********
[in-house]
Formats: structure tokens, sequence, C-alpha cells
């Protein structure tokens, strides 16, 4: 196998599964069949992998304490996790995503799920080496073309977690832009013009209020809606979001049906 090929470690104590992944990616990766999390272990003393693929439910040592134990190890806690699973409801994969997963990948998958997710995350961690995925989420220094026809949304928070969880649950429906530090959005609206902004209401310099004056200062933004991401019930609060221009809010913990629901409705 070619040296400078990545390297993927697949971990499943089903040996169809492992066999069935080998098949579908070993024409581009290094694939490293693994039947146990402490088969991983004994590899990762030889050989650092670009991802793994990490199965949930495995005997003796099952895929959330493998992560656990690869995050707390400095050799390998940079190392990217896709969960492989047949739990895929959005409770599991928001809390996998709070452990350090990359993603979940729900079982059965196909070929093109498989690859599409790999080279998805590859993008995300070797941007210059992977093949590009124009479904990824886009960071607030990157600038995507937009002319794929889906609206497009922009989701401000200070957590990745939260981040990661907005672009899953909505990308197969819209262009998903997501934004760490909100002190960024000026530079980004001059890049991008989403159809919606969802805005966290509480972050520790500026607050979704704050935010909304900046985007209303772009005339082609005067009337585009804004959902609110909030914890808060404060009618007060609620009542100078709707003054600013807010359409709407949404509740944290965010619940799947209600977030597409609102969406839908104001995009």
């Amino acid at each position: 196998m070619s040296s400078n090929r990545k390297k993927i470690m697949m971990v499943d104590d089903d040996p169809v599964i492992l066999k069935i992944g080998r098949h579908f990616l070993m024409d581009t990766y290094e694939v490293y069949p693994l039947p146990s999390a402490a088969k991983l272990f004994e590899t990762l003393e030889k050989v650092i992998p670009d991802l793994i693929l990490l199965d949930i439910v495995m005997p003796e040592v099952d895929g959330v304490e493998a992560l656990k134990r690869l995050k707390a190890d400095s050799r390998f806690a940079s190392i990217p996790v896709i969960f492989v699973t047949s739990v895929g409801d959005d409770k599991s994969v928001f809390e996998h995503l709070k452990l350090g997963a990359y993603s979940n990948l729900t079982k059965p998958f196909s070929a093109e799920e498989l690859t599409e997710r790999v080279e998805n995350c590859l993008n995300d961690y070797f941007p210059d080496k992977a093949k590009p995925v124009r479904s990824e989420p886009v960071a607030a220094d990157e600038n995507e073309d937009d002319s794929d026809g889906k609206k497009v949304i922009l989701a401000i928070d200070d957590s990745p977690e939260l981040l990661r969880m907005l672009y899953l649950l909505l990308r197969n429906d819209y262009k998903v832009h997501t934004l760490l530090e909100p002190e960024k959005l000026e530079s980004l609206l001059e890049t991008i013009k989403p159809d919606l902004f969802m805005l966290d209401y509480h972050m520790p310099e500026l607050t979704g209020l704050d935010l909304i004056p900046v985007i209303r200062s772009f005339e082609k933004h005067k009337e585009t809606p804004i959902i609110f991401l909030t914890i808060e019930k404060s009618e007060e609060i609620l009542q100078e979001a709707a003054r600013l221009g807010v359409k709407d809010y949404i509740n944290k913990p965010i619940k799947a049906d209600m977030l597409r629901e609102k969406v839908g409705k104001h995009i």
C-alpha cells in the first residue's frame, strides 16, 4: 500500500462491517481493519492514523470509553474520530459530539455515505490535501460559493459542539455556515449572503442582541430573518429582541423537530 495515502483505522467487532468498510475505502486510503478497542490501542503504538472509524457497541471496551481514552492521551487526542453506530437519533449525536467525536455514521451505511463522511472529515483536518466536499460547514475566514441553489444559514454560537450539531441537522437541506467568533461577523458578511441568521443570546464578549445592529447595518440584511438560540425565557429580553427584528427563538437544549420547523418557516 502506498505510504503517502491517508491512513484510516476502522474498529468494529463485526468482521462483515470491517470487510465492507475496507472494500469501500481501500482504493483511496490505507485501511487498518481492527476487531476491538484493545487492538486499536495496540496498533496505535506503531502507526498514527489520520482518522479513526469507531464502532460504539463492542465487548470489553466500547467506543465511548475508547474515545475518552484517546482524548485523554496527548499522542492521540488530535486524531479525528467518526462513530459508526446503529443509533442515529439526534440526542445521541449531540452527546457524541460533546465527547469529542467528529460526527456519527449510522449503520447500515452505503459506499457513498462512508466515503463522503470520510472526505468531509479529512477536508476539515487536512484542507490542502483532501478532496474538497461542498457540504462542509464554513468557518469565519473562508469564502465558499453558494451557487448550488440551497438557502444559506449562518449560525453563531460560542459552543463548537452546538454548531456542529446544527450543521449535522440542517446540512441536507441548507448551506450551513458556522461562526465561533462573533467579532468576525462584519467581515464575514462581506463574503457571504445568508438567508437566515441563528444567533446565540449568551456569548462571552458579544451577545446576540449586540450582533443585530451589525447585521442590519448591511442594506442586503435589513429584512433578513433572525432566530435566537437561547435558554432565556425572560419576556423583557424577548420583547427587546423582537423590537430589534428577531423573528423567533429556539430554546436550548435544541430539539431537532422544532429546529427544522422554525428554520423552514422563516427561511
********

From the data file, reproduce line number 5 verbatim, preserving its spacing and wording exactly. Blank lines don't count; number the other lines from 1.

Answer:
C-alpha cells in the first residue's frame, strides 16, 4: 500500500462491517481493519492514523470509553474520530459530539455515505490535501460559493459542539455556515449572503442582541430573518429582541423537530 495515502483505522467487532468498510475505502486510503478497542490501542503504538472509524457497541471496551481514552492521551487526542453506530437519533449525536467525536455514521451505511463522511472529515483536518466536499460547514475566514441553489444559514454560537450539531441537522437541506467568533461577523458578511441568521443570546464578549445592529447595518440584511438560540425565557429580553427584528427563538437544549420547523418557516 502506498505510504503517502491517508491512513484510516476502522474498529468494529463485526468482521462483515470491517470487510465492507475496507472494500469501500481501500482504493483511496490505507485501511487498518481492527476487531476491538484493545487492538486499536495496540496498533496505535506503531502507526498514527489520520482518522479513526469507531464502532460504539463492542465487548470489553466500547467506543465511548475508547474515545475518552484517546482524548485523554496527548499522542492521540488530535486524531479525528467518526462513530459508526446503529443509533442515529439526534440526542445521541449531540452527546457524541460533546465527547469529542467528529460526527456519527449510522449503520447500515452505503459506499457513498462512508466515503463522503470520510472526505468531509479529512477536508476539515487536512484542507490542502483532501478532496474538497461542498457540504462542509464554513468557518469565519473562508469564502465558499453558494451557487448550488440551497438557502444559506449562518449560525453563531460560542459552543463548537452546538454548531456542529446544527450543521449535522440542517446540512441536507441548507448551506450551513458556522461562526465561533462573533467579532468576525462584519467581515464575514462581506463574503457571504445568508438567508437566515441563528444567533446565540449568551456569548462571552458579544451577545446576540449586540450582533443585530451589525447585521442590519448591511442594506442586503435589513429584512433578513433572525432566530435566537437561547435558554432565556425572560419576556423583557424577548420583547427587546423582537423590537430589534428577531423573528423567533429556539430554546436550548435544541430539539431537532422544532429546529427544522422554525428554520423552514422563516427561511